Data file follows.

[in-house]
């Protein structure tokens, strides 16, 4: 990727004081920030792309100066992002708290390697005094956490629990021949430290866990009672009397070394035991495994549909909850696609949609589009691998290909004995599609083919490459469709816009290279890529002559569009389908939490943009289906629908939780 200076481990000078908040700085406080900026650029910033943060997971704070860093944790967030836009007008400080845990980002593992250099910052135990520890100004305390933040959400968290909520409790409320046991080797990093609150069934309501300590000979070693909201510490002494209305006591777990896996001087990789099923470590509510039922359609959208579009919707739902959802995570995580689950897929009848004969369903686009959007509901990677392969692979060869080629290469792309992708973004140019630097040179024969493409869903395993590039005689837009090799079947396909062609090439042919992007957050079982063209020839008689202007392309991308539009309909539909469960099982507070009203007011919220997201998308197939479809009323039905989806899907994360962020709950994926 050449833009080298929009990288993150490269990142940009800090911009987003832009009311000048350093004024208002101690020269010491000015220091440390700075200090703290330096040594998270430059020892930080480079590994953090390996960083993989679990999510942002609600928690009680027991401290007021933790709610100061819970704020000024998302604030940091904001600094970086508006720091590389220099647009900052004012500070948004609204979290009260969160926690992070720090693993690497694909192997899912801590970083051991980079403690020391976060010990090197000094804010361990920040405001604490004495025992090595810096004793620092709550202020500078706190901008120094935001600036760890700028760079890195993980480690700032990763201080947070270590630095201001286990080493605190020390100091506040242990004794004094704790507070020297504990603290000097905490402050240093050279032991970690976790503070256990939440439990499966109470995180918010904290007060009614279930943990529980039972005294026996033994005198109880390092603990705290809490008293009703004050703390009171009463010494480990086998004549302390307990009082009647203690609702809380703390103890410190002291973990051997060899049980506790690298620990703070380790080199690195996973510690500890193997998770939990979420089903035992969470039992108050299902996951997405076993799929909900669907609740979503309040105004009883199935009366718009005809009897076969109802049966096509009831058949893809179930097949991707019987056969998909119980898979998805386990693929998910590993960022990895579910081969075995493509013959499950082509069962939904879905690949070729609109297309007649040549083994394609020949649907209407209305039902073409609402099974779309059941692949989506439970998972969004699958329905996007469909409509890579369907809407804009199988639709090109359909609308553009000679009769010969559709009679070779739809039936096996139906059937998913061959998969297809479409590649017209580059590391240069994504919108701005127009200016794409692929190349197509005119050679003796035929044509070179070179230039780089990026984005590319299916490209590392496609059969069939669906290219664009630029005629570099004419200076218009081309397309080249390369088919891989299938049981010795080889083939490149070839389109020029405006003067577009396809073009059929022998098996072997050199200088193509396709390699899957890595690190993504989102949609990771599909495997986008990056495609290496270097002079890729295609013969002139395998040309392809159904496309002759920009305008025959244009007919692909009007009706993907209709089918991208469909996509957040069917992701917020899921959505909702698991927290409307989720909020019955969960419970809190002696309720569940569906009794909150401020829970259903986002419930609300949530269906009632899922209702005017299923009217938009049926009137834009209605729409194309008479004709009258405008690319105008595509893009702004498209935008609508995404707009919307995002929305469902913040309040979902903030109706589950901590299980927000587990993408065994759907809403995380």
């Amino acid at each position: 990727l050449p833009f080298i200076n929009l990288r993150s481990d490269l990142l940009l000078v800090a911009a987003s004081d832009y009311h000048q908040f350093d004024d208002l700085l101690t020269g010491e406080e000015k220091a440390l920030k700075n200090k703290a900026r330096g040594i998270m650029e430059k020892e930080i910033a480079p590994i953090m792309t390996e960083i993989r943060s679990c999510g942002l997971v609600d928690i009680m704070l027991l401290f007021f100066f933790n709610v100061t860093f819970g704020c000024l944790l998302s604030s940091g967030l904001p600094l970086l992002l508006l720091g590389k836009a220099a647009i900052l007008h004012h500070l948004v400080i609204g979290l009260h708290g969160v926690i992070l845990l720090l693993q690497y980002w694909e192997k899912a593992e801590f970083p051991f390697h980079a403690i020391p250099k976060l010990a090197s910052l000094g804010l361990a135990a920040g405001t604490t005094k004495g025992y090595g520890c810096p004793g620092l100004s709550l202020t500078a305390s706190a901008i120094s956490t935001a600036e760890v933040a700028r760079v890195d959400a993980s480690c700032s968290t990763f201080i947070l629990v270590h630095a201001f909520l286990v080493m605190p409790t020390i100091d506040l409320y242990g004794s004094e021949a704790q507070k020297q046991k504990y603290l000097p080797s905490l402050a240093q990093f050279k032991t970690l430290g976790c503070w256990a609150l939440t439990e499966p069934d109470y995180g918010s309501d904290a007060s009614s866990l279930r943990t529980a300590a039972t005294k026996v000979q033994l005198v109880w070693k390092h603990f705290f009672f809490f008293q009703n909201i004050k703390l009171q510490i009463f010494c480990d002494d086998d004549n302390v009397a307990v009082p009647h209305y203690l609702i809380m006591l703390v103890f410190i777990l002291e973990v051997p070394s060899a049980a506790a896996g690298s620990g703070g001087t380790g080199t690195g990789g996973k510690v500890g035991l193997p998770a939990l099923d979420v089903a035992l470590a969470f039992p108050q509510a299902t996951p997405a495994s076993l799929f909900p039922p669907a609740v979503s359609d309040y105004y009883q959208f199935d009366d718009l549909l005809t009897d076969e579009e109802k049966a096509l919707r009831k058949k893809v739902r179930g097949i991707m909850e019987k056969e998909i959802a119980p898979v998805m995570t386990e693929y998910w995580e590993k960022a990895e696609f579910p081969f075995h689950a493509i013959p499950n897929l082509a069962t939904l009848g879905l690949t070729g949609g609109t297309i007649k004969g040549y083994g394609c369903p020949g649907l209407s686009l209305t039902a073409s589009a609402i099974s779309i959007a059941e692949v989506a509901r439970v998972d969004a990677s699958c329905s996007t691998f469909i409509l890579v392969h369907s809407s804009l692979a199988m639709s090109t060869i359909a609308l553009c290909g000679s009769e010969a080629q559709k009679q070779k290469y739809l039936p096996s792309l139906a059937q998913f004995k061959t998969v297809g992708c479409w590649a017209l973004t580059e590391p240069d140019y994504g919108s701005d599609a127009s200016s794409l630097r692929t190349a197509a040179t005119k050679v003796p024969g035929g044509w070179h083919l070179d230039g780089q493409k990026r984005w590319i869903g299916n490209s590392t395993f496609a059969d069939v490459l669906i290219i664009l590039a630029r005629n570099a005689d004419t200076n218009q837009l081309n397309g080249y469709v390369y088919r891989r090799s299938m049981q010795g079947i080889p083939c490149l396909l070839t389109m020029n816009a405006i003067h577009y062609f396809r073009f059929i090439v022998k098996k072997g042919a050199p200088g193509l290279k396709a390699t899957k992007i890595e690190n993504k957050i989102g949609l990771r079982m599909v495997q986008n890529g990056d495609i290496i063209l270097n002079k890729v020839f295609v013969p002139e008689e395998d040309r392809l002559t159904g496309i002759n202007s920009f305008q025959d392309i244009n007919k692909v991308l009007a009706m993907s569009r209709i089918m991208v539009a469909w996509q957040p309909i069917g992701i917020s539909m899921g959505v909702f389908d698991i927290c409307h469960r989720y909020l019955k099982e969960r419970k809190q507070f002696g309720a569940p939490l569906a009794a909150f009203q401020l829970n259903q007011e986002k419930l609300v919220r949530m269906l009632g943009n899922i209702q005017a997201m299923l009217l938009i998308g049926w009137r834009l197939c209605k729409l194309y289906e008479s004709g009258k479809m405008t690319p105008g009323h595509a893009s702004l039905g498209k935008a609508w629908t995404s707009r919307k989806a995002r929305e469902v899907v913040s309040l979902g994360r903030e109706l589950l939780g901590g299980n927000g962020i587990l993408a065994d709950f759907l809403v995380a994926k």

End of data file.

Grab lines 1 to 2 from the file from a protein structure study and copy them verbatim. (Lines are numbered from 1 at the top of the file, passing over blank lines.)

[in-house]
């Protein structure tokens, strides 16, 4: 990727004081920030792309100066992002708290390697005094956490629990021949430290866990009672009397070394035991495994549909909850696609949609589009691998290909004995599609083919490459469709816009290279890529002559569009389908939490943009289906629908939780 200076481990000078908040700085406080900026650029910033943060997971704070860093944790967030836009007008400080845990980002593992250099910052135990520890100004305390933040959400968290909520409790409320046991080797990093609150069934309501300590000979070693909201510490002494209305006591777990896996001087990789099923470590509510039922359609959208579009919707739902959802995570995580689950897929009848004969369903686009959007509901990677392969692979060869080629290469792309992708973004140019630097040179024969493409869903395993590039005689837009090799079947396909062609090439042919992007957050079982063209020839008689202007392309991308539009309909539909469960099982507070009203007011919220997201998308197939479809009323039905989806899907994360962020709950994926 050449833009080298929009990288993150490269990142940009800090911009987003832009009311000048350093004024208002101690020269010491000015220091440390700075200090703290330096040594998270430059020892930080480079590994953090390996960083993989679990999510942002609600928690009680027991401290007021933790709610100061819970704020000024998302604030940091904001600094970086508006720091590389220099647009900052004012500070948004609204979290009260969160926690992070720090693993690497694909192997899912801590970083051991980079403690020391976060010990090197000094804010361990920040405001604490004495025992090595810096004793620092709550202020500078706190901008120094935001600036760890700028760079890195993980480690700032990763201080947070270590630095201001286990080493605190020390100091506040242990004794004094704790507070020297504990603290000097905490402050240093050279032991970690976790503070256990939440439990499966109470995180918010904290007060009614279930943990529980039972005294026996033994005198109880390092603990705290809490008293009703004050703390009171009463010494480990086998004549302390307990009082009647203690609702809380703390103890410190002291973990051997060899049980506790690298620990703070380790080199690195996973510690500890193997998770939990979420089903035992969470039992108050299902996951997405076993799929909900669907609740979503309040105004009883199935009366718009005809009897076969109802049966096509009831058949893809179930097949991707019987056969998909119980898979998805386990693929998910590993960022990895579910081969075995493509013959499950082509069962939904879905690949070729609109297309007649040549083994394609020949649907209407209305039902073409609402099974779309059941692949989506439970998972969004699958329905996007469909409509890579369907809407804009199988639709090109359909609308553009000679009769010969559709009679070779739809039936096996139906059937998913061959998969297809479409590649017209580059590391240069994504919108701005127009200016794409692929190349197509005119050679003796035929044509070179070179230039780089990026984005590319299916490209590392496609059969069939669906290219664009630029005629570099004419200076218009081309397309080249390369088919891989299938049981010795080889083939490149070839389109020029405006003067577009396809073009059929022998098996072997050199200088193509396709390699899957890595690190993504989102949609990771599909495997986008990056495609290496270097002079890729295609013969002139395998040309392809159904496309002759920009305008025959244009007919692909009007009706993907209709089918991208469909996509957040069917992701917020899921959505909702698991927290409307989720909020019955969960419970809190002696309720569940569906009794909150401020829970259903986002419930609300949530269906009632899922209702005017299923009217938009049926009137834009209605729409194309008479004709009258405008690319105008595509893009702004498209935008609508995404707009919307995002929305469902913040309040979902903030109706589950901590299980927000587990993408065994759907809403995380």